Sonoma, Calif. (Oct. 5, 2020) – The second phase of an ambitious project to revive 400 acres of tidal marshland to become vital habitat for everything from wading birds to small mammals to spawning steelhead, broke ground today just north of San Pablo Bay. Sonoma Creek extends nearly 35 miles from northeast of the town of Kenwood to where it empties into the bay. Sonoma Creek Marsh, the site of the current project, is referred to as a “Centennial Marsh” because of the manner in which the marsh formed. Sediment flowing into the Bay from hydraulic mining practices during the Gold Rush, caused a swift buildup of sediment against bayside levees. Sediment built up too quickly for natural channels to form and provide daily tidal flushing. King tides and storm events bring water onto the marsh plain, which cannot drain and creates stagnant ponds within the marsh. The project is a joint effort by Audubon California, San Pablo Bay National Wildlife Refuge, and the Marin-Sonoma Mosquito and Vector Control District to alleviate ponding, and improve function of the tidal marsh habitat.
“Our hope is that this project serves as an example of not just how to restore important coastal marshes across the country, but of how to make them an effective buffer to rising seas caused by climate change,” said Andrea Jones, director of bird conservation for Audubon California. “By creating tidal channels that would have existed in a naturally created marsh, we’re enhancing one of the most important bird areas on the West Coast, as well as eliminating stagnant pools where mosquitos breed. This is a win-win for birds and people.”
“Restoring the Sonoma Creek marsh will help communities in the northern Bay Area learn how to adapt to a changing climate,” said Karen Hyun, vice president for coastal conservation at the National Audubon Society. “A healthy marsh can reduce flooding from storms and rising seas, acting as a first line of defense against climate change for both birds and people.”
The Sonoma Creek enhancement is the first project of its kind due to the incorporation of sea level rise adaptation elements on an existing marsh, and serves as a national example of how to restore habitat and build climate resiliency. Before the first phase of the project, completed in 2015, seawater was able to wash in during high tide, but with no way for it to drain, stagnant pools became a perfect breeding ground for mosquitoes and an imperfect breeding ground for plant life and other animals. The single channel dug then, almost a mile long, allows some of those pools to replenish and drain, reducing the threat of mosquito-borne diseases to nearby residents. Dredged material was used to create a gently sloping transition zone, providing protection against climate-driven, storm surge flooding for local properties and a high-tide refuge for wildlife. Phase II of the project will dig and widen additional channels and use the dredged material to create islands throughout the marsh to serve as important resting habitat for shorebirds, particularly during hightide events and storm surges.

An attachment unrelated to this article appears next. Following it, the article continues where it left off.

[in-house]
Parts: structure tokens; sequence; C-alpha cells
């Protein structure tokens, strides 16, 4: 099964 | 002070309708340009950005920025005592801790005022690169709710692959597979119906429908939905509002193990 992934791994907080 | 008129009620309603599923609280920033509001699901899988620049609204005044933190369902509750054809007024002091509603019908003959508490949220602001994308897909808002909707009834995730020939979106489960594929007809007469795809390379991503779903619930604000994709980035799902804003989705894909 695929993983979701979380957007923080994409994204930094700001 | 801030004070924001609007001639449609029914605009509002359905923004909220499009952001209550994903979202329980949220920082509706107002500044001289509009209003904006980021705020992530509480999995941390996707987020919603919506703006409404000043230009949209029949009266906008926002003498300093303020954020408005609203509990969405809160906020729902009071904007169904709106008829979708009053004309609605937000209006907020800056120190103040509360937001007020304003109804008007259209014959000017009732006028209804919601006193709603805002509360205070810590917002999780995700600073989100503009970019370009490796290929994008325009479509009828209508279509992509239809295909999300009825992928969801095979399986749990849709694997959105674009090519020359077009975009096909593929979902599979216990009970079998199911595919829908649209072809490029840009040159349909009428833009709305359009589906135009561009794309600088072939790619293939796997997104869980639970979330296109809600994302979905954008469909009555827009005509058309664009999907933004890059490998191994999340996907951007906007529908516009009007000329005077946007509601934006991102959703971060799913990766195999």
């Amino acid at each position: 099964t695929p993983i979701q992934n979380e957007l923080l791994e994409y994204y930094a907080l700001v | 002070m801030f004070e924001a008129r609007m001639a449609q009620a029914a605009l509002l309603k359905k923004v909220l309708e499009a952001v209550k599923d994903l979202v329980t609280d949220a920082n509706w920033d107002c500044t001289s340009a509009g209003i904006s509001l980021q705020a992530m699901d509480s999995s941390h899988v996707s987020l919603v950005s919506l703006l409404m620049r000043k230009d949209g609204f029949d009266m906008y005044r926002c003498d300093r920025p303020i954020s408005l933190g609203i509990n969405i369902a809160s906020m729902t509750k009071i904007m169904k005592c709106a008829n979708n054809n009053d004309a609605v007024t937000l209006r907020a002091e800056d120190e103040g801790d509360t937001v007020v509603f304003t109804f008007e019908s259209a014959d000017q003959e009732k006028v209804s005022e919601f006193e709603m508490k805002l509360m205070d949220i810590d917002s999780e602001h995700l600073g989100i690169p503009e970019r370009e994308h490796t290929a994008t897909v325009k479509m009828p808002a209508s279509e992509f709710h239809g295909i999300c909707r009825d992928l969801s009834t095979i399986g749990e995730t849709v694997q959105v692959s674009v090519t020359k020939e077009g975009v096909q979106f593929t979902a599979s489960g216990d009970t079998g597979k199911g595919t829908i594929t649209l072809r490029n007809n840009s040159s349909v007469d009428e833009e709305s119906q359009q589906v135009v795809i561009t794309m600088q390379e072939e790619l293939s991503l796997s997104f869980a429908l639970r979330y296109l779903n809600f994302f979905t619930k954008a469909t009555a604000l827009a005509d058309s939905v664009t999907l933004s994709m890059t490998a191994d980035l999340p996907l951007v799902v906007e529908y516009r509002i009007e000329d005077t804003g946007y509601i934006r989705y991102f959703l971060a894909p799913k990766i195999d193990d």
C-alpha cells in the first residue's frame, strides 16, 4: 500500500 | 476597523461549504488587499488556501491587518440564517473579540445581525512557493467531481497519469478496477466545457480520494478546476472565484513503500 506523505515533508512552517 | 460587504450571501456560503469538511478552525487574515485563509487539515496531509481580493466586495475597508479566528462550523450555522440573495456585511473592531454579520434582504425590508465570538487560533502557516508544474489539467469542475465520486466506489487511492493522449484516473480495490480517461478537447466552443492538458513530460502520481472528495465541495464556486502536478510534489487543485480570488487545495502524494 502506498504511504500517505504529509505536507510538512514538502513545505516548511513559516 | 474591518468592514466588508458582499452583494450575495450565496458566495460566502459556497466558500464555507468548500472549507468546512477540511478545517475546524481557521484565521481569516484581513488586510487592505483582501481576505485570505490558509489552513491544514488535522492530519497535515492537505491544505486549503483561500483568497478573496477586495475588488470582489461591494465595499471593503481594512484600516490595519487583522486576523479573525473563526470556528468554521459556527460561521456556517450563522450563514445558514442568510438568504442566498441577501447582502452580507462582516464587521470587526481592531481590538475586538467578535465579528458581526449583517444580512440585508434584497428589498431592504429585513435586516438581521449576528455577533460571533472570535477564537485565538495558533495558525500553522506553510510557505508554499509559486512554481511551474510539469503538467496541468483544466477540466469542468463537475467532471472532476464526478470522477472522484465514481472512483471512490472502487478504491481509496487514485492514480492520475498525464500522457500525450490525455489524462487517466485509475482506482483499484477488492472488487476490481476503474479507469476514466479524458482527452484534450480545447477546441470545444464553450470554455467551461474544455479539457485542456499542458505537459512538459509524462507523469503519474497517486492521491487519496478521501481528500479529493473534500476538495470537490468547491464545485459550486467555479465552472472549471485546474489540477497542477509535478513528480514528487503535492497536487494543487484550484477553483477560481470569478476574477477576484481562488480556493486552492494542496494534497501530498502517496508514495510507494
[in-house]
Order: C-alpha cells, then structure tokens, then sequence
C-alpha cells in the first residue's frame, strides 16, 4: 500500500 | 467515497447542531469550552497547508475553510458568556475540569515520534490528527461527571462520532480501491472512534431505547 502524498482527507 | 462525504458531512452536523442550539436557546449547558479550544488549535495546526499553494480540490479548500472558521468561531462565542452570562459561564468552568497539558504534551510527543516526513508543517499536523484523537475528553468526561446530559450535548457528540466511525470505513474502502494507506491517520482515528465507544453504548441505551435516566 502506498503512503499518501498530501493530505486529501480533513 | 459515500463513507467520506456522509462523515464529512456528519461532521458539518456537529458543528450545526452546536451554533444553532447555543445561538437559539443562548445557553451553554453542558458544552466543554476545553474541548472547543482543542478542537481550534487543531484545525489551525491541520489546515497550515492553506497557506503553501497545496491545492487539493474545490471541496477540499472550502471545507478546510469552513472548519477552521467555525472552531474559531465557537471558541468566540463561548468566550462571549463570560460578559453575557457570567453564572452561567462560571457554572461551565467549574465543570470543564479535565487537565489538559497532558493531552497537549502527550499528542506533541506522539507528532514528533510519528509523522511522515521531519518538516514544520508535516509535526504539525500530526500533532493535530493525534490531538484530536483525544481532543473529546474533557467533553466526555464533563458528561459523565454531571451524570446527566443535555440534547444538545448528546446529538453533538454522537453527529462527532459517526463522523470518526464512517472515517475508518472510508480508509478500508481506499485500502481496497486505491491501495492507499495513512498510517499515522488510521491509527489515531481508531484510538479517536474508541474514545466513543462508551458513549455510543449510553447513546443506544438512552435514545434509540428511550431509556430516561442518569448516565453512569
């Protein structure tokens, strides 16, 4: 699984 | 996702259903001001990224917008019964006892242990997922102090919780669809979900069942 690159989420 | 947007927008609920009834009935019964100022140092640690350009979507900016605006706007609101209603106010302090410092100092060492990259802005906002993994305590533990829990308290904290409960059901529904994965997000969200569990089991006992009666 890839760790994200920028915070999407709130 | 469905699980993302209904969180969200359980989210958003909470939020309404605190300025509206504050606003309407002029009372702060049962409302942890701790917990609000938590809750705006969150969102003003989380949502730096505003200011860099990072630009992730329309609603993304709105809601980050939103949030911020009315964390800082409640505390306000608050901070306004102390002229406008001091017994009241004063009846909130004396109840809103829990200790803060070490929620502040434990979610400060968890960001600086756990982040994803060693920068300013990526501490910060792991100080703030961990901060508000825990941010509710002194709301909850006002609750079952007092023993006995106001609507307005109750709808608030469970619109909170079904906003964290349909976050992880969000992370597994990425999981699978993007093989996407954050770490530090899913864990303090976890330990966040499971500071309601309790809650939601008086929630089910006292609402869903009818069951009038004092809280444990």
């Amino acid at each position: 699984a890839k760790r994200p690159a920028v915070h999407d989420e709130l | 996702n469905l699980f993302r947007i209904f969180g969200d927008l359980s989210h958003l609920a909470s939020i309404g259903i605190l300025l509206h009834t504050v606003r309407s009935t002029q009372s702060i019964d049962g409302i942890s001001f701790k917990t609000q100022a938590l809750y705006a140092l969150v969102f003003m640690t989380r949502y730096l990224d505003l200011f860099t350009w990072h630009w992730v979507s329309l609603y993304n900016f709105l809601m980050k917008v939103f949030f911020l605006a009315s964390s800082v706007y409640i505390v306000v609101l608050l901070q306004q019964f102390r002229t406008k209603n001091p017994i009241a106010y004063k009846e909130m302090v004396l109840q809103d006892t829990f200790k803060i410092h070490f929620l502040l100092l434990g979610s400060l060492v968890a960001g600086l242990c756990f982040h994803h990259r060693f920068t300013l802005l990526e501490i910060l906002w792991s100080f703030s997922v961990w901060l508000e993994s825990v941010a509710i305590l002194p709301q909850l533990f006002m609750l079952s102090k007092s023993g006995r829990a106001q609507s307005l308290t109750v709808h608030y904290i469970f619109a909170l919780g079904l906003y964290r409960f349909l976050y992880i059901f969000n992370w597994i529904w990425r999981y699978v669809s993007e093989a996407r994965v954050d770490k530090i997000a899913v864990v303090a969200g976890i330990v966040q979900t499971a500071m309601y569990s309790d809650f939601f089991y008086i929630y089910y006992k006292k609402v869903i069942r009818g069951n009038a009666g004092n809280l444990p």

“High tide refugia created by this project is crucial to the survival of endangered species and other marsh dwelling wildlife during storm events, the intensity and frequency of which are predicted to increase with climate change” said Meg Marriott, Wildlife Biologist for San Pablo Bay National Wildlife Refuge.
The San Pablo Bay National Wildlife Refuge is a designated Important Bird Area by the National Audubon Society and is home to endangered Ridgeway’s and Black Rails, the federally endangered Salt Marsh Harvest Mouse, and many other types of wildlife. Completion of the project is expected in November.
Media Contact: Jason Howe, 415-595-9245; firstname.lastname@example.org
The National Audubon Society protects birds and the places they need, today and tomorrow. Audubon works throughout the Americas using science, advocacy, education, and on-the-ground conservation. State programs, nature centers, chapters, and partners give Audubon an unparalleled wingspan that reaches millions of people each year to inform, inspire, and unite diverse communities in conservation action. A nonprofit conservation organization since 1905, Audubon believes in a world in which people and wildlife thrive. Learn more at www.audubon.org and on Facebook, Twitter and Instagram @audubonsociety.